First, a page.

Twelve rural townships were identified as good candidates. In each town, one primary school was selected by convenience sampling. From there, two groups of children in each were selected to participate (Chen & Hu, 2016 pg. 428). The children in each school were separated into two groups. The lecture group received a lesson on local impacts of climate change including increased precipitation, greater temperature fluctuations and increased extreme weather events (Chen & Hu, 2016 pg. 428). This multimedia lecture consisted of questions, images, and video clips. The communication group received the same lecture and curriculum but were provided and additional opportunity to engage in conversation with grandparents and community elders the day after the lecture (Chen & Hu, 2016 pg. 429).

Prior to the lecture, all participants took a “pre-test” survey to establish the initial perceptions of the students. For the communication group, a second “post-test” survey was completed three days after the lecture and conversation. The goal of the study was to try and identify any significant difference in perception based on the lecture alone, or the lecture and conversation.

The results of their study indicate greater importance is applied to locally relevant climatological issues, ones in which the individuals may have direct experience with. Some of the participants identified detailed climate changes and increased variation in their local weather. While both the lecture and communication group showed a change in perception after the lesson, the communication groups concern regarding climate change increased in a manner that led the researchers to identify an increase in “mitigation intention”, the participants likelihood of modifying behavior to reduce personal impact (Chen & Hu, 2016 pg. 435).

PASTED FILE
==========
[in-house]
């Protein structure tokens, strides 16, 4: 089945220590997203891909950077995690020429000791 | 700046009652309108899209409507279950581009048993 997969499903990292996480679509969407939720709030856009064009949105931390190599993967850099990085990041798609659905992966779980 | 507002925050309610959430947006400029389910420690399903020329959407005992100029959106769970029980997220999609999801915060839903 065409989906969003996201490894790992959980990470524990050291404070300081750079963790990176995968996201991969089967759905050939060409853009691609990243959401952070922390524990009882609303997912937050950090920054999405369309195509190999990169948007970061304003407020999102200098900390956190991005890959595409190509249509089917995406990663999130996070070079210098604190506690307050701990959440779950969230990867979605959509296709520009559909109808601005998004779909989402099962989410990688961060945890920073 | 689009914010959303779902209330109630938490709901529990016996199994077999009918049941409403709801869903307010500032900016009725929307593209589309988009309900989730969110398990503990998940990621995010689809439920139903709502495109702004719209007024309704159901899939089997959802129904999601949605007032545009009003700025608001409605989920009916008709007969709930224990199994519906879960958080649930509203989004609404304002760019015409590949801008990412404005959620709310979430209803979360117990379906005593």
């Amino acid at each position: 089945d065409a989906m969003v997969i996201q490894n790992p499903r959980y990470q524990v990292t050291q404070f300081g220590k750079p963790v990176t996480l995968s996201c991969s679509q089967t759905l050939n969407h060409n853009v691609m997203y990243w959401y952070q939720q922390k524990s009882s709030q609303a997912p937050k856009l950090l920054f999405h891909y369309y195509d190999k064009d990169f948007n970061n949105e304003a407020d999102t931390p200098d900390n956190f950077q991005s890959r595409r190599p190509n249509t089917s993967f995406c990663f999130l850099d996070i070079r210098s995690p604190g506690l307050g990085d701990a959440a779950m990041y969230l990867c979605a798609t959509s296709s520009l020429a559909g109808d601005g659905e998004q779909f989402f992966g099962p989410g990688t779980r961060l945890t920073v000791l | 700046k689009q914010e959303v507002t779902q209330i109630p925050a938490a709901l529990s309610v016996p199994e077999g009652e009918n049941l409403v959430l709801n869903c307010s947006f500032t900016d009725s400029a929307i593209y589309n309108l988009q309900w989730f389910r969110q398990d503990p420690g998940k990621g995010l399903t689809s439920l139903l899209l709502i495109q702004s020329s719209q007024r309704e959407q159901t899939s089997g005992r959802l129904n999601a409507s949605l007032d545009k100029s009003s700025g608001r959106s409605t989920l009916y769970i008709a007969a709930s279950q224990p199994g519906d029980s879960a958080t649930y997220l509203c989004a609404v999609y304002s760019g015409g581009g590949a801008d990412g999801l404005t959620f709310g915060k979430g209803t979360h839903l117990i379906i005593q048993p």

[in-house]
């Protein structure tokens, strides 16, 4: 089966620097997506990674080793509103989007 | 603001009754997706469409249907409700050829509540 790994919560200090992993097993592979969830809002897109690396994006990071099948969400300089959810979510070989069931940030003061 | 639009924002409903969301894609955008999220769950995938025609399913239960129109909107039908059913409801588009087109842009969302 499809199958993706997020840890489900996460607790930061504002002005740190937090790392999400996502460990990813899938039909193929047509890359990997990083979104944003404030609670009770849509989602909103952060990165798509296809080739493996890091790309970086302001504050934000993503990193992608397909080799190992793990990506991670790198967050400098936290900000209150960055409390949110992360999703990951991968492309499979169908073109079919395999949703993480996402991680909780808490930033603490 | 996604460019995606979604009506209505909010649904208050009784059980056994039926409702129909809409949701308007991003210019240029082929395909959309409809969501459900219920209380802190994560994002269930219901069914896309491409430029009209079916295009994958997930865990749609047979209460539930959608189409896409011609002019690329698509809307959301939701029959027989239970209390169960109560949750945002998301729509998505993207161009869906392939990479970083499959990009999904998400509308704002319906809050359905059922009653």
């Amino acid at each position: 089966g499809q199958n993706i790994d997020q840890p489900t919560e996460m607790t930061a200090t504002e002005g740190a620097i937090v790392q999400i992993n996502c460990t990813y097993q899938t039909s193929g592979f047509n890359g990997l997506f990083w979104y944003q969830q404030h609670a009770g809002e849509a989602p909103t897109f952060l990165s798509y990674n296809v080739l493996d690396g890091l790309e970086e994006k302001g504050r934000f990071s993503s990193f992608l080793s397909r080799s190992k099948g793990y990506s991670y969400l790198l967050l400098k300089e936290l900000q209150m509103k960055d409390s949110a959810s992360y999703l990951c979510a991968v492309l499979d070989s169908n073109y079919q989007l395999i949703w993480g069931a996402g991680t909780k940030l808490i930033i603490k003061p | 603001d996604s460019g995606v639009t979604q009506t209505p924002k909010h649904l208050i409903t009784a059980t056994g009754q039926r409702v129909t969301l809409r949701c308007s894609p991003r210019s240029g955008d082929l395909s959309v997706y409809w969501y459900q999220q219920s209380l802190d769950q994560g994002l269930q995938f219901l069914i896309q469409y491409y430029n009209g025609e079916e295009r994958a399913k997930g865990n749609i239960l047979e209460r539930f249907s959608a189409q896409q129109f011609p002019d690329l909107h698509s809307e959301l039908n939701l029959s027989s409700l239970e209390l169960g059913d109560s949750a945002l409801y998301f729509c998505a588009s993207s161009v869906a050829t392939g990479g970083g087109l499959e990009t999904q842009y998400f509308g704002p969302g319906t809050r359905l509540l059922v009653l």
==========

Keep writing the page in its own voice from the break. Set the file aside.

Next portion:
It may be that a locally relevant climate change message, one in which the focus is not on a far off place, but on impacts to a specific community, may be an important consideration when trying to improve the efficacy of a message. Additionally, the importance of hearing the message from someone of an older generation may elevate the validity of the message. I would be interested in learning if this study would have similar results if it were conducted in rural towns in the United States. While there may be different challenges when dealing with rural Oklahoma farmers, I believe if the message could be presented without the use of divisive verbiage. One day, individuals like Herb Hill may represent the norm rather than an anomaly. Our future depends on our reliance upon all resources available to us, including the advice and wisdom of our grandparents.


Hu, S., & Chen, J. (2016). Place-based inter-generational communication on local climate improves adolescents’ perceptions and willingness to mitigate climate change. Climatic Change, 138(3-4), 425-438.


2 thoughts on “The role of inter-generational relationships in climate change communication

  1. This is great, Sonia! I love your opening paragraph – indeed, our modernity highly mediates our daily relationship with nature. You might like this quote: “We’re only now learning that there’s yet another, concealed danger in indiscriminately altering the environment: by inadvertently severing connectedness and thus dulling some of our own awareness, we can begin systematically ignoring our surroundings without quite realizing that our alertness has faltered; we can damage our natural systems; we can put our own safety and health in peril.” Tony Hiss, “Encountering the Countryside”, The Experience of Place (1990)

    You might like an article I just got published on Native American farmer perceptions of climate variability, part of my dissertation work in southwestern Oklahoma. I’ll attach it to our Canvas page…